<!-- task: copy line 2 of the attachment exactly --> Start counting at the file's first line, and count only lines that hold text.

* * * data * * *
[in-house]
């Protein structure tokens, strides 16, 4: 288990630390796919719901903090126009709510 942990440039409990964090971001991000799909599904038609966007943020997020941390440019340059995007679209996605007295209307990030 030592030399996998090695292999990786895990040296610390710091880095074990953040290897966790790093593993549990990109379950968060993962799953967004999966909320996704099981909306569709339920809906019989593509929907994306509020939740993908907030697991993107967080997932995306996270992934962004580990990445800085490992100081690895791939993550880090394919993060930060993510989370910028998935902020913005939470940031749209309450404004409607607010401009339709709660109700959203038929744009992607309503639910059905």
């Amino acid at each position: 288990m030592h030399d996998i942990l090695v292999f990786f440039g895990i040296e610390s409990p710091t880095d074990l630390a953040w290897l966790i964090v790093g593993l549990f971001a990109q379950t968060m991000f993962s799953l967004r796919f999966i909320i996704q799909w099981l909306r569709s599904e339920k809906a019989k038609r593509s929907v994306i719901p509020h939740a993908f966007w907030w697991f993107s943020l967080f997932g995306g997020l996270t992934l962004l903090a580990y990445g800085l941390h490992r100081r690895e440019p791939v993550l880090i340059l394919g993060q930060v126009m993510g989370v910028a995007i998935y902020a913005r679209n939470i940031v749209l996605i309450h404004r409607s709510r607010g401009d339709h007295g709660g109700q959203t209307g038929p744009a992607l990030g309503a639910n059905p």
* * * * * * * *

């Protein structure tokens, strides 16, 4: 288990630390796919719901903090126009709510 942990440039409990964090971001991000799909599904038609966007943020997020941390440019340059995007679209996605007295209307990030 030592030399996998090695292999990786895990040296610390710091880095074990953040290897966790790093593993549990990109379950968060993962799953967004999966909320996704099981909306569709339920809906019989593509929907994306509020939740993908907030697991993107967080997932995306996270992934962004580990990445800085490992100081690895791939993550880090394919993060930060993510989370910028998935902020913005939470940031749209309450404004409607607010401009339709709660109700959203038929744009992607309503639910059905």